The term “Lion Cut” is used by cat groomers to describe the haircut done on cats when they are completely shaved down. Professional cat groomers use a set of clippers to shave the cat’s hair very short on the body.
There are a number of reasons why a cat would be shaved into a lion cut. It is unsafe to try and cut out matting with scissors or without proper training. If your cat is either matted or you are interested in getting a Lion Cut done, it is best to seek out a qualified professional cat groomer.
What does a Lion Cut look like?
This trim is shaved very close to the skin on the body, belly and chest, leaving long hair on the legs, around the cat’s head and leaving a “pom” on the tail. Professional groomers can tailor this look to the client’s preference, as long as high-risk areas are not trimmed. These high risk areas include, further down the legs and paws where skin, ligaments, and tendons are sensitive to nicking, any whiskers on the cat (including by the muzzle, above eyes and backside of front paws), and too high around the face and tail.
Who gets a Lion Cut and why?
Cats can get lion cuts whether they are long or short-haired. The most common reason for a lion cut is matting. If a cat is already matted, the best and most humane option is to shave the cat into a lion cut, then get the cat on a regular grooming schedule to prevent matting. Regular lion cuts can also be a good way to prevent a cat from becoming matted. Matting is not the only time a cat gets a lion cut; shedding and allergies can be reasons as well.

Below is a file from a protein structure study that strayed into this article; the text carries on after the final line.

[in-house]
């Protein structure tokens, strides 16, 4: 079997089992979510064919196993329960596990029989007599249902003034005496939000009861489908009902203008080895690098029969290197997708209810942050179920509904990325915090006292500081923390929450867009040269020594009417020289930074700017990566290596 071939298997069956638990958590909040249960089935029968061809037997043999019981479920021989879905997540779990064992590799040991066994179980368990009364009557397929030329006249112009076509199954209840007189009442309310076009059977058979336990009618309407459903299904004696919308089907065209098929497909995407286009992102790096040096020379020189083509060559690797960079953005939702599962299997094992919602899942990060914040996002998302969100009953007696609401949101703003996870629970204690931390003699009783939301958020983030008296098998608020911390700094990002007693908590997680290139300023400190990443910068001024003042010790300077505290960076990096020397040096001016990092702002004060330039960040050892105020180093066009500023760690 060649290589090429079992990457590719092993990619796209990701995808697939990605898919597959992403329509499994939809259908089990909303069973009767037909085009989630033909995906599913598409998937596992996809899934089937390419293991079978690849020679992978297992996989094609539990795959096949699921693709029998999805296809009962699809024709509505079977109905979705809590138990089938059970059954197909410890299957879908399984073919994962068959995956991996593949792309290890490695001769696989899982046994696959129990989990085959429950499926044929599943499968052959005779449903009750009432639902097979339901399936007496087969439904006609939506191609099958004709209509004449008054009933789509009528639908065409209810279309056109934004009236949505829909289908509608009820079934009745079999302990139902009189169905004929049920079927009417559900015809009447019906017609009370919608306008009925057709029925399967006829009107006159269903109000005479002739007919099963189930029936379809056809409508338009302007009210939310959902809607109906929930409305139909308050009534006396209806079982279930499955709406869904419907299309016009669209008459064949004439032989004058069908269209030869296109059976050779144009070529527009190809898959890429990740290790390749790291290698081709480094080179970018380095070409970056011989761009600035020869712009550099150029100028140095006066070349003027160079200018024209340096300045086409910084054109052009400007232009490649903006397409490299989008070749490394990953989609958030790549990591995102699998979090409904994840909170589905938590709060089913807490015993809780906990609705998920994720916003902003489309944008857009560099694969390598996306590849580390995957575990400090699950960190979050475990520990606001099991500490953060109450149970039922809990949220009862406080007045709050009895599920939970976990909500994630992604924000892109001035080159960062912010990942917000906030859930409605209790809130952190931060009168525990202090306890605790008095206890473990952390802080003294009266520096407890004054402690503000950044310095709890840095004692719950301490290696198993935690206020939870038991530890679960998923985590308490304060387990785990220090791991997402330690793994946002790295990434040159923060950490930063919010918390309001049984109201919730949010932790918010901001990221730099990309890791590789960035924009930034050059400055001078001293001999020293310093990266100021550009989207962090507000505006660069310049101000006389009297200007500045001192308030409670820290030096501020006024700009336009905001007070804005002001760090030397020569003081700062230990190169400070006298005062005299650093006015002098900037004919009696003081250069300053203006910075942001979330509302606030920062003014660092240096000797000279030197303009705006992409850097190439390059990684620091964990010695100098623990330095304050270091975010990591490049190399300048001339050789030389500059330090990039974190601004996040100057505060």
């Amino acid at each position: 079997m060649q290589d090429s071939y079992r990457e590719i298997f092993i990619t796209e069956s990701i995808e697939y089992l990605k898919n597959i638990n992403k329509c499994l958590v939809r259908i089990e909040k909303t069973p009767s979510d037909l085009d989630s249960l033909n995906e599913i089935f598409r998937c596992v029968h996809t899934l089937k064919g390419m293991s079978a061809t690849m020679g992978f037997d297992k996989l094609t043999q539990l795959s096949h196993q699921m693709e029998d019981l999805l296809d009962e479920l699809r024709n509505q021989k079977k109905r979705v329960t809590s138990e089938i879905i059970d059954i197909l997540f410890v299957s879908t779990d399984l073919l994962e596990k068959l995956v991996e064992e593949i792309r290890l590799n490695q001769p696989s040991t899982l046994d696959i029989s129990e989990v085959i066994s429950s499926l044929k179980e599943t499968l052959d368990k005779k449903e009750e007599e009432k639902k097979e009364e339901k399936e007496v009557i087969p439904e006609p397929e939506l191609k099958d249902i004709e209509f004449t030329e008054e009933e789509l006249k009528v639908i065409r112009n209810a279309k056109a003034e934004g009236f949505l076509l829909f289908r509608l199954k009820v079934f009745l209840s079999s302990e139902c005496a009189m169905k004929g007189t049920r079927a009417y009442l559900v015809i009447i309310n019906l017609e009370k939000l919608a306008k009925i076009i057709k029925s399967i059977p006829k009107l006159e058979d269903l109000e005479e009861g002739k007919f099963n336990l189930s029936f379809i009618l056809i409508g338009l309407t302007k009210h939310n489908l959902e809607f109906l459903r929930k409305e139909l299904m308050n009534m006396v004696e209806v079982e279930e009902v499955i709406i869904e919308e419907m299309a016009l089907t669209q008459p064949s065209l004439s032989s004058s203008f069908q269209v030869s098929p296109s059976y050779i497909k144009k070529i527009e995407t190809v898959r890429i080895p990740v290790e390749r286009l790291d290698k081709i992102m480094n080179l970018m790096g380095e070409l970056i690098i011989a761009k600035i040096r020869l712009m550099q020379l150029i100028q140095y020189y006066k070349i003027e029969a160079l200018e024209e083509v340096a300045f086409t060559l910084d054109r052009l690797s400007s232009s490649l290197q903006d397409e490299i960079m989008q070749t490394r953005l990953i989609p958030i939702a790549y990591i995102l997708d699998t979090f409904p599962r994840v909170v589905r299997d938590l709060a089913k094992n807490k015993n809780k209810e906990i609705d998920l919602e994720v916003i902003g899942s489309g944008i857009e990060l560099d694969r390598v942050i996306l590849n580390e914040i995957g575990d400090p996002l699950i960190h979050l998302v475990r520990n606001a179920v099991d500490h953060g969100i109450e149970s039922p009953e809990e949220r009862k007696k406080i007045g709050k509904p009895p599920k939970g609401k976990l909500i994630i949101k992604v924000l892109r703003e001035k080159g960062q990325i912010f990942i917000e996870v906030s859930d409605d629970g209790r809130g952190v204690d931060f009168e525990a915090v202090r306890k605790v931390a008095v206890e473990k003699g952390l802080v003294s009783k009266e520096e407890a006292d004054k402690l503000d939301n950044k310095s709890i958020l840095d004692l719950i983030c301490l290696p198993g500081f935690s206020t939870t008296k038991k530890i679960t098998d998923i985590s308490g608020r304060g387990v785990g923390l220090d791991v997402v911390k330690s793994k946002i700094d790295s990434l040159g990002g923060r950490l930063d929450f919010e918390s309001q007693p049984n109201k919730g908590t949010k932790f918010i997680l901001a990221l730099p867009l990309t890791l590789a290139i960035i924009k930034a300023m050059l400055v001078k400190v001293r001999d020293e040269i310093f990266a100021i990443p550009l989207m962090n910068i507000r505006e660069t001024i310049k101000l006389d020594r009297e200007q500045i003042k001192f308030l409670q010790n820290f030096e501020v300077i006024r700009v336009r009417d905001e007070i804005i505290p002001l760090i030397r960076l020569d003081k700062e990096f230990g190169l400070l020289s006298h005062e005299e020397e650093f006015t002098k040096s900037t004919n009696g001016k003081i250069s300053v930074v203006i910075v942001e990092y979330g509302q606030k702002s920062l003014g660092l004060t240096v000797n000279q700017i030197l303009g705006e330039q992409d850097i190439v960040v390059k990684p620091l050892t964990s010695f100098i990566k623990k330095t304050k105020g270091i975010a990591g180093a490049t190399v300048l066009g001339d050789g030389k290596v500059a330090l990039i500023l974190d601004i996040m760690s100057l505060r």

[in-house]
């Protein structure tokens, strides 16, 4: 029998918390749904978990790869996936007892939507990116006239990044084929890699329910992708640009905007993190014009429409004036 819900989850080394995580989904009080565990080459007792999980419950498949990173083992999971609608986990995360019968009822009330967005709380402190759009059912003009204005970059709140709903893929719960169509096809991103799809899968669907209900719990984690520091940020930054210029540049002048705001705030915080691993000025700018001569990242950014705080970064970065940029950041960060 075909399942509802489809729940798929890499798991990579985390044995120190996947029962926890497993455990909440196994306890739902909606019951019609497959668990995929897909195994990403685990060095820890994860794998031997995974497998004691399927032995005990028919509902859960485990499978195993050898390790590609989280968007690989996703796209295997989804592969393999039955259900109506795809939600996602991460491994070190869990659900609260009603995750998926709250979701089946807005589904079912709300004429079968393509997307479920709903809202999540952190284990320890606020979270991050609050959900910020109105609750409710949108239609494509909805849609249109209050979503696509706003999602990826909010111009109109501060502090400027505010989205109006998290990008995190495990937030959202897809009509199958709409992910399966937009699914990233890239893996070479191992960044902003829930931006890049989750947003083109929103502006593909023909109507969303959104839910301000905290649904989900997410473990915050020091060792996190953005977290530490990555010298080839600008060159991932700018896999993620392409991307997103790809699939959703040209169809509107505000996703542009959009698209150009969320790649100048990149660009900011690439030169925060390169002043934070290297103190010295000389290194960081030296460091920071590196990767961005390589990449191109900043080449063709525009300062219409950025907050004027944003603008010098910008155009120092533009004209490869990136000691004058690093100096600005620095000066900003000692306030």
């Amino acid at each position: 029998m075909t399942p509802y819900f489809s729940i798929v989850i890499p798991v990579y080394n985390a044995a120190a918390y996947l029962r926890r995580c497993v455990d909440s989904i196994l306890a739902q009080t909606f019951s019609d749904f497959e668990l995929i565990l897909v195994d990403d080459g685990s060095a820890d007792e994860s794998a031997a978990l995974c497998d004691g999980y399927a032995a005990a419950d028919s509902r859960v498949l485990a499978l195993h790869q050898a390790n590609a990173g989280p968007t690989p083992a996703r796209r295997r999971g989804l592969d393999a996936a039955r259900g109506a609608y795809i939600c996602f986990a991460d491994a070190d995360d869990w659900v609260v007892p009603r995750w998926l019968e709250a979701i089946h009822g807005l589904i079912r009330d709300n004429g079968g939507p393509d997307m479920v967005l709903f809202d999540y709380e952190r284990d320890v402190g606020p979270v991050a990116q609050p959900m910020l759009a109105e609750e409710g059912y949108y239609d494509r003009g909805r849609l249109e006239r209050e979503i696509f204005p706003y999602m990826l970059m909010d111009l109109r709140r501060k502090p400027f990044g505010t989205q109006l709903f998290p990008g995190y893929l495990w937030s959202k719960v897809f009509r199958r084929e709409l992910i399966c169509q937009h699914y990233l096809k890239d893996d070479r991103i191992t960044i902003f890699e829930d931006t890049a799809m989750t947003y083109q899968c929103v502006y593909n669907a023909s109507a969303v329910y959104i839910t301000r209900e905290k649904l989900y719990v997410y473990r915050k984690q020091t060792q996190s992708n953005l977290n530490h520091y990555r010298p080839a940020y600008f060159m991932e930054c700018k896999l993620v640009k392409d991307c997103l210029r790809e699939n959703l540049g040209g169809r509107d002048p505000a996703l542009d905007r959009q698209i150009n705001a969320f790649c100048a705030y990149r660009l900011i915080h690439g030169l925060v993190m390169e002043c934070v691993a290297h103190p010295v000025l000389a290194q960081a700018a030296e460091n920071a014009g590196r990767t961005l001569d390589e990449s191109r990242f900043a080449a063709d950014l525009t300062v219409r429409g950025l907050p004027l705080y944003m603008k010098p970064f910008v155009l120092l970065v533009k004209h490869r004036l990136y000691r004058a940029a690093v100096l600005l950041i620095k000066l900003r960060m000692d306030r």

Who should NOT get a Lion Cut?
Not all cats are candidates for getting shaved. Cats that are highly aggressive, elderly, or in poor health can be at a higher risk for becoming stressed or nicked during shaving. Speak with your professional cat groomer to determine the best grooming schedule and services for your cat
Here are pictures of traditional Lion Cuts.
Here are pictures of modifications to the Lion Cut trim. Variations can include: a V-shaped ruff, a full tail (instead of a pom on the end), a “bolero” or jacket, and even a mohawk! If you are interested in any of these trims, feel free to print out a picture and show it to your professional cat groomer.
Want more hair left? Check back for our next article “What is a…Comb Cut!”